Sunday, November 8, 2015


Here's my November column from the Petaluma Post:

What fruit grows on an evergreen shrub, floats and bounces?  Yes it is our holiday staple turned main stream, the cranberry.  Considered by most as an essential on the thanksgiving table, this simple berry is now common year round; from turkey sandwiches, to vinaigrette, to cocktails, and even cookies. From craisins to juice, cranberries’ health benefits are numerous, being high in antioxidants, fiber and vitamin C, it is considered a super food.

Native to North America they were first commercially cultivated in 1816 in New England, but are now grown across the northern United States and southern Canada.  Now over 40,000 acres are grown each year, lucky for growers they are a hearty plant and some in Massachusetts are over 150 years old!  Harvest season runs through September and October so they are ready for the store shelves in November and December. Cranberries are one of only three fruits that can trace their roots to North America (the others are concord grapes and blue berries).

I have always been a cranberry fan, personally I like jellied cranberry sauce, it is a favorite snack; I’ll just grab a small can for a snack or even breakfast on the road.  It’s a great addition to trail mix, and our cranberry golden raisin oatmeal cookie is a signature for the catering company (it’s our most popular cookie, surprisingly even more than chocolate chip).  The tang of Craisins with the sweet of the golden raisins is a perfect match.

Cranberry Golden Raisin Oatmeal Cookie
1 cup Butter, salted
1 cup Sugar, brown
½ cup  Sugar, white
1 tsp Vanilla
2 Eggs
2 cups Flour, all purpose
2 cups Oatmeal, Quaker
2 tsp    Baking Powder
1 cup   Craisins
1 cup   Raisins, golden

Cream the butter and sugars together.  Then combine with the eggs and vanilla with the cream.  Next blend the flour, oat and powder with the mixture.  Finally combine th craisins and raisins.  Next you can either (the regular method) table spoon dollops on to a sheet pan and bake at 350 degrees for 11 to 12 minutes, OR you can use the super-secret professional method: scoop 2 to 3 oz balls of dough onto a pan (they can be closely packed to save room) and refrigerate them for a least a day (this allows some cooking chemistry to take place which will yield a better cookie), then space them appropriately on a cookie sheet and bake.  Another secret: once the baking is done (as soon as you take them out of the oven) give the sheet pan a good rap on the counter to make the cookies fall; they will stay chewy that way.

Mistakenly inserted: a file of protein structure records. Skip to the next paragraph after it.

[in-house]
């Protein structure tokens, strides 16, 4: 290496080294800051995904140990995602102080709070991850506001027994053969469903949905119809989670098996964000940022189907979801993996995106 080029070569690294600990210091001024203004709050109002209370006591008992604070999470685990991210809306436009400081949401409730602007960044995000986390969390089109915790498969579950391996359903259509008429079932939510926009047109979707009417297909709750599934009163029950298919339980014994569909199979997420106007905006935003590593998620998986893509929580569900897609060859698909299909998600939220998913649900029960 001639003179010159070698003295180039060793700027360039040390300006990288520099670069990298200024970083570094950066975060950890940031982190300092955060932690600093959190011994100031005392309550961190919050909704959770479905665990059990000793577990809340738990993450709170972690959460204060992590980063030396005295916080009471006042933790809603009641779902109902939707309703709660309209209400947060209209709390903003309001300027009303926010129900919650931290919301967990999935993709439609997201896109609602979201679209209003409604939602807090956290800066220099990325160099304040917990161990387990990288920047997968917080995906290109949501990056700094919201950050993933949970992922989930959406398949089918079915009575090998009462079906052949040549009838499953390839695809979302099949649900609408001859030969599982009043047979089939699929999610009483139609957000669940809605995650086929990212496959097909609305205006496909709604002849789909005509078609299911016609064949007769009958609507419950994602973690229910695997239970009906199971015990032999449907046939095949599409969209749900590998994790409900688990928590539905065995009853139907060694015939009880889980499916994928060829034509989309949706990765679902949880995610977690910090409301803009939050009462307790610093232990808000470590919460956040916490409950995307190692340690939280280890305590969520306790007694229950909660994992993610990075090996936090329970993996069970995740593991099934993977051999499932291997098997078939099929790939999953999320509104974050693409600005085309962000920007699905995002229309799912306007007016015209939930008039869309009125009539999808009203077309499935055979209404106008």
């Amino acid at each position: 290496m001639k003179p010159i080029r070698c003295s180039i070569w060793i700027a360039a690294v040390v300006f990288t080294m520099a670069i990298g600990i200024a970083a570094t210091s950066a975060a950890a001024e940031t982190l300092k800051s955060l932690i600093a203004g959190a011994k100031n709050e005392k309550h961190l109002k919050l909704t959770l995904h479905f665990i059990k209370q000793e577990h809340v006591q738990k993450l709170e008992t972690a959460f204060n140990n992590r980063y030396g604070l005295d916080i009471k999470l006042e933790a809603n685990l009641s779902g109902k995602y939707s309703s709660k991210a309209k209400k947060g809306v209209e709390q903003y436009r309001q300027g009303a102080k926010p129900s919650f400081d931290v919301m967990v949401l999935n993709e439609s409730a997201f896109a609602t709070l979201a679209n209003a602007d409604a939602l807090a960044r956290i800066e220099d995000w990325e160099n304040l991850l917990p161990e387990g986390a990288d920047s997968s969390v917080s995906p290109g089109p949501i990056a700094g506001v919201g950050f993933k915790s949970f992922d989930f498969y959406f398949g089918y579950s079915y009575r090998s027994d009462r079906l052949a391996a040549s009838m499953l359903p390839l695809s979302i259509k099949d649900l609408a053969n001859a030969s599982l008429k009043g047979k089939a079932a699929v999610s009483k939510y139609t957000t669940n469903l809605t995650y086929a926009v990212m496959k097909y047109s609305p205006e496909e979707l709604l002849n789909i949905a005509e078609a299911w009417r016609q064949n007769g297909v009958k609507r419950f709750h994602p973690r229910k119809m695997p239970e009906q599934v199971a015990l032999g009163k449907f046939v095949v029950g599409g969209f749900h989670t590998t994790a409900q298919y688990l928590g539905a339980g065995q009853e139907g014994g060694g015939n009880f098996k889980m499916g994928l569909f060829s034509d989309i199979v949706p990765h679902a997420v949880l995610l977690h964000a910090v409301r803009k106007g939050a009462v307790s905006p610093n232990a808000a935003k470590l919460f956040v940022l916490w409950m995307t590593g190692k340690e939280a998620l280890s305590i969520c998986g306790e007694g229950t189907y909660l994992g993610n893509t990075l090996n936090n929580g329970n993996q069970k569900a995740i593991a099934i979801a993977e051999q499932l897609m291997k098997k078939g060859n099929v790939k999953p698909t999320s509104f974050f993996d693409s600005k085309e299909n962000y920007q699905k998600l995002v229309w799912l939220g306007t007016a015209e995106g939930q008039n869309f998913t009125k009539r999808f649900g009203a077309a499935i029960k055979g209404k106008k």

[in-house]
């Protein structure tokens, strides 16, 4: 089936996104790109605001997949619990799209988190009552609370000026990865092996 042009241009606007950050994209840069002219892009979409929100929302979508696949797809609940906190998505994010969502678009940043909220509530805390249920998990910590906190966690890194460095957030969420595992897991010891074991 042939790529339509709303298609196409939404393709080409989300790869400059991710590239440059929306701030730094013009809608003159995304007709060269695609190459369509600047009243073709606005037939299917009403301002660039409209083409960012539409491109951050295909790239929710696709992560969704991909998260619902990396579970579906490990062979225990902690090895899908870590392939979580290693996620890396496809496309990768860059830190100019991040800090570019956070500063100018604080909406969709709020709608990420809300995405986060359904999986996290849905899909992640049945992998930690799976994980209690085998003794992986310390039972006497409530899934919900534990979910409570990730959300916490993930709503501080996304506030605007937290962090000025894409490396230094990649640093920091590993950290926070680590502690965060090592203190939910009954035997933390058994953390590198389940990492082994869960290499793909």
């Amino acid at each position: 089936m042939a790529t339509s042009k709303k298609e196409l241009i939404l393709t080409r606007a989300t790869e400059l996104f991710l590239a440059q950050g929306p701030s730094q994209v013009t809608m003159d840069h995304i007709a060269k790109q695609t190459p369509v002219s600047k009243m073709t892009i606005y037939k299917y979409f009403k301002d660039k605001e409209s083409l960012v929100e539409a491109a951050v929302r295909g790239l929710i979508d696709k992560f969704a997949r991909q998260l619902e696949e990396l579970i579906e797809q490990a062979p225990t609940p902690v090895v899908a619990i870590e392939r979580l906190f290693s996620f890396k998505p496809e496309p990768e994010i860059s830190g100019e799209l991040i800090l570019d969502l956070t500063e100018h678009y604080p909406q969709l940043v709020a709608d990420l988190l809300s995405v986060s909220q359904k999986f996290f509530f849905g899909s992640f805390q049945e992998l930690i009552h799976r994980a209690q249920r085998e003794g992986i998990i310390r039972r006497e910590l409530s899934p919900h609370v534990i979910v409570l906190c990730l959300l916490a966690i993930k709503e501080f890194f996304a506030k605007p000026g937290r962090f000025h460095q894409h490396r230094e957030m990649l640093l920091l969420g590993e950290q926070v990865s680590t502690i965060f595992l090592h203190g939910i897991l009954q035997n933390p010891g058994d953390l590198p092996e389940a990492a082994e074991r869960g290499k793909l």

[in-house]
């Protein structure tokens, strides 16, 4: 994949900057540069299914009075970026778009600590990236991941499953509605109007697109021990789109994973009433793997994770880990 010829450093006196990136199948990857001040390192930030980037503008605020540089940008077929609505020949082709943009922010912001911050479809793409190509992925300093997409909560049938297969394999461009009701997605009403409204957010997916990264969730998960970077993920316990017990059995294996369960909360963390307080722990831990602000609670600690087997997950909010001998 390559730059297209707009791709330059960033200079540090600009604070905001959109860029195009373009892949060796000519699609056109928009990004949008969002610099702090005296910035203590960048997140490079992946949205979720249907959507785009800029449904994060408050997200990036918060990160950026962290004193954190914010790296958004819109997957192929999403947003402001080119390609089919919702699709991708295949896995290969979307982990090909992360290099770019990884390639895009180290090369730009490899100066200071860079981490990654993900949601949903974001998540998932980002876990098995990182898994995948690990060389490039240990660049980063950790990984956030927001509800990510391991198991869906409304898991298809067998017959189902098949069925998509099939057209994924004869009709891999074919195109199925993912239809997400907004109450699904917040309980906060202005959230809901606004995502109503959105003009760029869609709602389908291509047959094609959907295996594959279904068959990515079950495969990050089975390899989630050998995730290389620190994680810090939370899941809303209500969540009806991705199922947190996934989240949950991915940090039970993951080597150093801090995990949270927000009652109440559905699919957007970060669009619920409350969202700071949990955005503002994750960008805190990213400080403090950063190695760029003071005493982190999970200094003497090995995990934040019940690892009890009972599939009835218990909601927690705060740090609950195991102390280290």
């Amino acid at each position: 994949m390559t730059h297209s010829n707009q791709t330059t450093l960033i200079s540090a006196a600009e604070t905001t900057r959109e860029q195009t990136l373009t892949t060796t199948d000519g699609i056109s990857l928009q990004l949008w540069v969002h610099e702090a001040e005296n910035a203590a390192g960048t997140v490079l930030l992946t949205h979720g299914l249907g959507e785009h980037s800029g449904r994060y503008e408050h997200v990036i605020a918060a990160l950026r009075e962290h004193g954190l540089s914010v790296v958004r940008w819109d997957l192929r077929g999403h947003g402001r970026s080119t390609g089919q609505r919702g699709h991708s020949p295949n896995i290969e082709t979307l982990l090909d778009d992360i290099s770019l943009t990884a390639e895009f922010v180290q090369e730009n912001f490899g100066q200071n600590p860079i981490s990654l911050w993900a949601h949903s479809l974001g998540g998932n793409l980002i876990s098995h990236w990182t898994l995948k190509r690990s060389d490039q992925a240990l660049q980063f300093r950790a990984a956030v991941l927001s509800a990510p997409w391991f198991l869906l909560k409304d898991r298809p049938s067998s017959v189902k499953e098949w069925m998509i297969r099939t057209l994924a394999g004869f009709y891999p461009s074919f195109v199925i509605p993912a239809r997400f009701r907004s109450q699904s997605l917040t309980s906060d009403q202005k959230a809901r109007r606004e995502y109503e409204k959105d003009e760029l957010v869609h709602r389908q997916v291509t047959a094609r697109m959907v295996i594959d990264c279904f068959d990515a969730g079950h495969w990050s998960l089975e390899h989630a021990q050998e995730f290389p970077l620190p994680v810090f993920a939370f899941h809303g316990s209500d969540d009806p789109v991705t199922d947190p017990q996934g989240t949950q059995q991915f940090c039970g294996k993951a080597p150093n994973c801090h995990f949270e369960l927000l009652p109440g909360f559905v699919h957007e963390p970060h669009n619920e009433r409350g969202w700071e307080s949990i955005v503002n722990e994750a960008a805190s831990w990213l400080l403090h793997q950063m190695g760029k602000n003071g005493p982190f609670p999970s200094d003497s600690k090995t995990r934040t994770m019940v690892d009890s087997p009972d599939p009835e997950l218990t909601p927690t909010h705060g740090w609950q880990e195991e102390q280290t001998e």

As a seasonal touch for lunches I love to add Craisins to salads.  Local greens tossed with Craisins and candied pecans is a great start.  Whole grains are very healthy and popular.  We recently did a barley salad with baby kale and Craisins

Barley Kale Craisin Salad
1 cup barley
3 cup Water
1 tsp salt

Combine ingredients in a sauce pot with a little extra room, bring up to a boil, then simmer 25 to 30 minutes, until tender.  Drain any excess water, and cool.  Then combine all with:
4-6 oz baby Kale or shredded Kale
½ cup Craisins
½ cup shredded carrot

And add dressing to taste:
¼ cup white wine vinegar
½ cup olive oil
2 Tbl honey
Salt and pepper to taste
Whisk together

This salad holds up very well and can be made a day in advance.

Those that know me, know that I do enjoy a cocktail!  For many years cranberry juice and vodka was my go to, cosmos are another favorite.  Several years ago my husband Jim and I hosted a nontraditional thanksgiving block dinner; you had to use a thanksgiving ingredient but non-traditional way.  We created a personal cocktail we call a Happy Pilgrim.  Yes it will make you a happy pilgrim.

Happy Pilgrim
1 shot wild turkey bourbon - must have turkey!
1 shot ginger beer
2 shots cranberry juice
1/3 shot orange bitters

Shake and serve over crushed ice, garnish with a fresh cranberry.

Now that we talked about thanksgiving what about Christmas?  Cranberries’ bright red color is a festive touch, Native Americans used crushed cranberries as a dye for clothing, use them for a pop of color in center pieces, and, of course, in food.  I think fresh cranberries are a great addition to scones for Christmas breakfast.

Cranberry Scones
4 oz butter (cold)
3 cups flour
2 Tbl baking powder
¾ cup sugar
6 oz buttermilk
6 oz cream
½ cup craisins

Mix all the dry ingredients, then add the dairy and mix until just combined.  Mix in the craisins.  Next press into a disk about ¾ of an inch thick, and cut into pie wedges.  Bake at 350 degrees for 15 to 20 minutes, until firm and golden brown.

Remember to enjoy cranberries through the holiday season, and don’t forget to throw an extra bag in the freezer for later use.

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